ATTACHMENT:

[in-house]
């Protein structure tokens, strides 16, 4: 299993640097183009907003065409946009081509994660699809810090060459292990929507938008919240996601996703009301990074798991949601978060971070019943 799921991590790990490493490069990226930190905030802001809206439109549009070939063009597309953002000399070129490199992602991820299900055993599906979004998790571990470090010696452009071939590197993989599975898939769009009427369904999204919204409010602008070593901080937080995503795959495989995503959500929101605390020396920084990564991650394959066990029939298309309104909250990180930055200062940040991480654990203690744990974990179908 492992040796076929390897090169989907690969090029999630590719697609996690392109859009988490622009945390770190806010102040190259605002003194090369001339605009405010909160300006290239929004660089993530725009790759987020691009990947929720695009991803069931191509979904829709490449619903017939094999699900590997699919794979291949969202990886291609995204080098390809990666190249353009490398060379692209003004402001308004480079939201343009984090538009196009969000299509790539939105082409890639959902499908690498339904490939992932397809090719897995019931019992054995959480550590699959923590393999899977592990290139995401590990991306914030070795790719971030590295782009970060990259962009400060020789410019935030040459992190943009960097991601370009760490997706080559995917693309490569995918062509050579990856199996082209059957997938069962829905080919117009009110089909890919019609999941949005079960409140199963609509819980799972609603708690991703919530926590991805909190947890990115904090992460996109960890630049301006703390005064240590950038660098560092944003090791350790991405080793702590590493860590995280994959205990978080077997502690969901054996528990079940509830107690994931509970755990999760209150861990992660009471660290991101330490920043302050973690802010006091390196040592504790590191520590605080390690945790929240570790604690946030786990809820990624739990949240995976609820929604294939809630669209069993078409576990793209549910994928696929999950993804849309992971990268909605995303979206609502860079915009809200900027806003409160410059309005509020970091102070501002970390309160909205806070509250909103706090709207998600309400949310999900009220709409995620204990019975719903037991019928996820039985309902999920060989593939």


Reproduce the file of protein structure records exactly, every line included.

[in-house]
């Protein structure tokens, strides 16, 4: 299993640097183009907003065409946009081509994660699809810090060459292990929507938008919240996601996703009301990074798991949601978060971070019943 799921991590790990490493490069990226930190905030802001809206439109549009070939063009597309953002000399070129490199992602991820299900055993599906979004998790571990470090010696452009071939590197993989599975898939769009009427369904999204919204409010602008070593901080937080995503795959495989995503959500929101605390020396920084990564991650394959066990029939298309309104909250990180930055200062940040991480654990203690744990974990179908 492992040796076929390897090169989907690969090029999630590719697609996690392109859009988490622009945390770190806010102040190259605002003194090369001339605009405010909160300006290239929004660089993530725009790759987020691009990947929720695009991803069931191509979904829709490449619903017939094999699900590997699919794979291949969202990886291609995204080098390809990666190249353009490398060379692209003004402001308004480079939201343009984090538009196009969000299509790539939105082409890639959902499908690498339904490939992932397809090719897995019931019992054995959480550590699959923590393999899977592990290139995401590990991306914030070795790719971030590295782009970060990259962009400060020789410019935030040459992190943009960097991601370009760490997706080559995917693309490569995918062509050579990856199996082209059957997938069962829905080919117009009110089909890919019609999941949005079960409140199963609509819980799972609603708690991703919530926590991805909190947890990115904090992460996109960890630049301006703390005064240590950038660098560092944003090791350790991405080793702590590493860590995280994959205990978080077997502690969901054996528990079940509830107690994931509970755990999760209150861990992660009471660290991101330490920043302050973690802010006091390196040592504790590191520590605080390690945790929240570790604690946030786990809820990624739990949240995976609820929604294939809630669209069993078409576990793209549910994928696929999950993804849309992971990268909605995303979206609502860079915009809200900027806003409160410059309005509020970091102070501002970390309160909205806070509250909103706090709207998600309400949310999900009220709409995620204990019975719903037991019928996820039985309902999920060989593939």